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College of Engineering and Computing

orientation leaders on greene street

Haerens pushes beyond the classroom barrier

By Samantha Winn | August 22, 2019

A traditional engineering student can be pictured around academics and research. Nicholas Haerens isn’t that student. From orientation to study abroad to researching building vibrations as a 2018 Magellan Scholar, he has done it all outside the classroom.

Jumpstarting his quest to make UofSC better than when he arrived, Haerens was approached by his freshman year orientation leader to apply as an orientation leader, and later accepted this job. Orientation provided Haerens a way to explore leadership opportunities within the university early on in his college career.haerens studying abroad.

“I think engineering students get painted as one-dimensional students and being able to break out of that with my orientation leader experience – communication, my leadership skills, my people skills, dealing with conflict, those I think help me stand out above other engineering candidates that don’t explore opportunities like orientation,” he says.

“It’s one of those things that I did it and I never looked back.”

Another way Haerens was able to get involved outside the classroom during his college career was to dive head-first into the world of research through UofSC’s Magellan Scholarship. With the help of faculty sponsor Juan Caicedo in 2018, he was able to use artificial intelligence to study structural vibrations for individuals.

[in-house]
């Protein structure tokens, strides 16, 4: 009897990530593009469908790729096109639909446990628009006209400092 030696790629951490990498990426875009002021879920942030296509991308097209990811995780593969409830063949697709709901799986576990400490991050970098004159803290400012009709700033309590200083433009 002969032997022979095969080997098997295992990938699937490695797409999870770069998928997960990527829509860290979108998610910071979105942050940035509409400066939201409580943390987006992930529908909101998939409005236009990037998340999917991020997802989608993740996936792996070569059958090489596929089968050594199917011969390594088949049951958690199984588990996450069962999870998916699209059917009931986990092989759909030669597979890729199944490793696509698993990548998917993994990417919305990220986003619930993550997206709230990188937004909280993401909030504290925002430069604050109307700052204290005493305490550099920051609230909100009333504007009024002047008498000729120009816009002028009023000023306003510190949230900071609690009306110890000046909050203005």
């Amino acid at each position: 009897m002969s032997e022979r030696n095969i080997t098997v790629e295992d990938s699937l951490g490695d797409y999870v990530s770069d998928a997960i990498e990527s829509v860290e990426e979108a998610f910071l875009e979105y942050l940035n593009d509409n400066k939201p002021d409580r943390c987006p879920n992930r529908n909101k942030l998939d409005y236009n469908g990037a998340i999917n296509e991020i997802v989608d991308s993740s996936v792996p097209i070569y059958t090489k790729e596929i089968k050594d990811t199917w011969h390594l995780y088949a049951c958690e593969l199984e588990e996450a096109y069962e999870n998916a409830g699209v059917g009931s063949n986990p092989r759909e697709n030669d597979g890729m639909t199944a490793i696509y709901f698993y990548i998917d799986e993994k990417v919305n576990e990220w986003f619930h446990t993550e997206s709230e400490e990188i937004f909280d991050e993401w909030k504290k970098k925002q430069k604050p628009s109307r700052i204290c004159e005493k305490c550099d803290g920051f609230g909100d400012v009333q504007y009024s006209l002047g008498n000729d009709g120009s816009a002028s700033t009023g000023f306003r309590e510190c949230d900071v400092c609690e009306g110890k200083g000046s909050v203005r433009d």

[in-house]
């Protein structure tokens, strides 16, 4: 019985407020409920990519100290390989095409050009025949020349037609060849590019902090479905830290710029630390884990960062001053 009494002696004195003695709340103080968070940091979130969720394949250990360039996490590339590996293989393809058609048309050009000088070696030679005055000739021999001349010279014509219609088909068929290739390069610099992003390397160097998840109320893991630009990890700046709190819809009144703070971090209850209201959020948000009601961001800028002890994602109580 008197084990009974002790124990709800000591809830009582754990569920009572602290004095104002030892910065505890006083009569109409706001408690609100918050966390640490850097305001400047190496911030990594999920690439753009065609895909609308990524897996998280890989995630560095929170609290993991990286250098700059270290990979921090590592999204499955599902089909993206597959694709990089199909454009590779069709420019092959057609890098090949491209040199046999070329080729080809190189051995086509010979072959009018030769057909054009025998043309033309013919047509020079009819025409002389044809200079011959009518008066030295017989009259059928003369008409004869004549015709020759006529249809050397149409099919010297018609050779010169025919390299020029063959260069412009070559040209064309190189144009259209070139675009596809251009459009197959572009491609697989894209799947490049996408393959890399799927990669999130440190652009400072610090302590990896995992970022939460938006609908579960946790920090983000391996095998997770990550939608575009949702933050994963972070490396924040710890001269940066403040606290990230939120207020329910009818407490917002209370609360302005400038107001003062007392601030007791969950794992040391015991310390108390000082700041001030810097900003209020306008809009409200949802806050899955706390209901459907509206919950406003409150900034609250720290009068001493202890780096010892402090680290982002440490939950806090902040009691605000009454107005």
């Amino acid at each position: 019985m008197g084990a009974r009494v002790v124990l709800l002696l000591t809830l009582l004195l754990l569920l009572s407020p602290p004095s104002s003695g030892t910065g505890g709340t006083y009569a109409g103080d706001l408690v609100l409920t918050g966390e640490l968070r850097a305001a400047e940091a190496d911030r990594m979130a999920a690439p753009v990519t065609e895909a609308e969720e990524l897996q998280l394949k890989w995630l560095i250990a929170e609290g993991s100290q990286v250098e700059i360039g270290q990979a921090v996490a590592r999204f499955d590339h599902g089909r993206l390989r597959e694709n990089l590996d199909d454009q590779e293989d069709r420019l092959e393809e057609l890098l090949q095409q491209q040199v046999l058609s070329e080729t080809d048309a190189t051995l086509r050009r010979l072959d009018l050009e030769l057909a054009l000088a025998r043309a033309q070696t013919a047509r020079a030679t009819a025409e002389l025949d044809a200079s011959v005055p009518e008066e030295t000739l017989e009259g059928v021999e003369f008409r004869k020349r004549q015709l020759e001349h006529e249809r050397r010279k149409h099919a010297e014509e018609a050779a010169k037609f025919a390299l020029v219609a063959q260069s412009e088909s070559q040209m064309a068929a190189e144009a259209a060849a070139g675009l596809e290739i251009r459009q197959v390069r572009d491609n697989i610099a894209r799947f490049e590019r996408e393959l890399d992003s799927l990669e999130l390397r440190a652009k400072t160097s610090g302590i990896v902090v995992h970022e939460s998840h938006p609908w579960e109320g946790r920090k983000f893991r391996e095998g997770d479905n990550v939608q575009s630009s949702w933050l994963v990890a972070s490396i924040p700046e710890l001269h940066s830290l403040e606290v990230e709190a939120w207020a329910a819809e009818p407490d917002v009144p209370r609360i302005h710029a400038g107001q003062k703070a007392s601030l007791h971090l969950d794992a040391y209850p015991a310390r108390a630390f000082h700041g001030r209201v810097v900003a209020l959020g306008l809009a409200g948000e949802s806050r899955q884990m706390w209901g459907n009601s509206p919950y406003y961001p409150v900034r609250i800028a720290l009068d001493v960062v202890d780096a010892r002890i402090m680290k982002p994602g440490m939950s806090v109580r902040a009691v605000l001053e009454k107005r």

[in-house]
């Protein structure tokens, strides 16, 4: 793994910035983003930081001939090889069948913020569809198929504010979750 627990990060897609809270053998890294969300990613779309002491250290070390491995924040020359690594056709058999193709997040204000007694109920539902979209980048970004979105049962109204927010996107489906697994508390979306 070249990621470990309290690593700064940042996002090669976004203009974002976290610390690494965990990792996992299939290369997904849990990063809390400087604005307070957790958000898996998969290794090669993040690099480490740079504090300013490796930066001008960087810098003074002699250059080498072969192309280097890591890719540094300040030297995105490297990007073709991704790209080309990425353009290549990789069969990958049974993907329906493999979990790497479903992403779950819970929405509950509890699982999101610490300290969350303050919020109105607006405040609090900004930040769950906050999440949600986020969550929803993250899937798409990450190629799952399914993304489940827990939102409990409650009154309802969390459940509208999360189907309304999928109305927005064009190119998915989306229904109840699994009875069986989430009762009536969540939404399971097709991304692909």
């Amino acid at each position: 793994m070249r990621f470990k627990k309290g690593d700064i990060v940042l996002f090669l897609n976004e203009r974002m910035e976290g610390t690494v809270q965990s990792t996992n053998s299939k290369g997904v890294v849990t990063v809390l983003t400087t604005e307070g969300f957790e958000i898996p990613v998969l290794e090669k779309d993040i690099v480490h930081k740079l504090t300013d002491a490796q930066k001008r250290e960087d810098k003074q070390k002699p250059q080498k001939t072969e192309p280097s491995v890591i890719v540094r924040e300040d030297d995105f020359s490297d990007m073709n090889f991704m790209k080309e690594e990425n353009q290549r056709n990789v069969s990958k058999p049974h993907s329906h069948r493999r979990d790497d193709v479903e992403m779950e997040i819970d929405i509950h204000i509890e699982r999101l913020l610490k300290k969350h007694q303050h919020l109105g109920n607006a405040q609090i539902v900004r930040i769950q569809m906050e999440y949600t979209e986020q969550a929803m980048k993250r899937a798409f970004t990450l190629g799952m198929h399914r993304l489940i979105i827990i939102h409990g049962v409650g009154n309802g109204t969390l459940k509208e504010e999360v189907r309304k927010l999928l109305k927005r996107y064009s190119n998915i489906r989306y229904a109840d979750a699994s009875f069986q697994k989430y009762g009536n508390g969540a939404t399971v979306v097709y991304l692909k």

“It’s something that I think is important for students to try, because you will never know if research is for you unless you try it. So I wanted to see if the formal research process was for me,” Haerens says. “It helped me understand that maybe research isn’t entirely for me. I didn’t love the process, but I don’t regret trying it at all.”

Recently, he studied abroad for a semester in Glasgow, Scotland. While there, he took a wide variety of classes – including a class on construction project management. This class focused on contract litigation, something that UofSC engineering students aren’t often exposed to. Now, he hopes to become a study abroad peer advisor so that he can share his experiences in Scotland with future students and encourage them to give study abroad a try.

“I couldn’t recommend study abroad enough,” Haerens says. “I hope I get that position so I can share what I did with other people that are interested and let people know that they are making the right decision. It’s the greatest thing I think you can try and do during your four years."

For incoming students, Haerens encourages everyone to take advantage of every opportunity UofSC has to offer, no matter what students choose to study. 

 “I think UofSC is a really great place for you to find out more about yourself,” Haerens says. “Apply yourself outside the classroom. The most important thing you can do is get involved on campus, because UofSC has a ridiculous number of ways to do it that are all so fantastic.”


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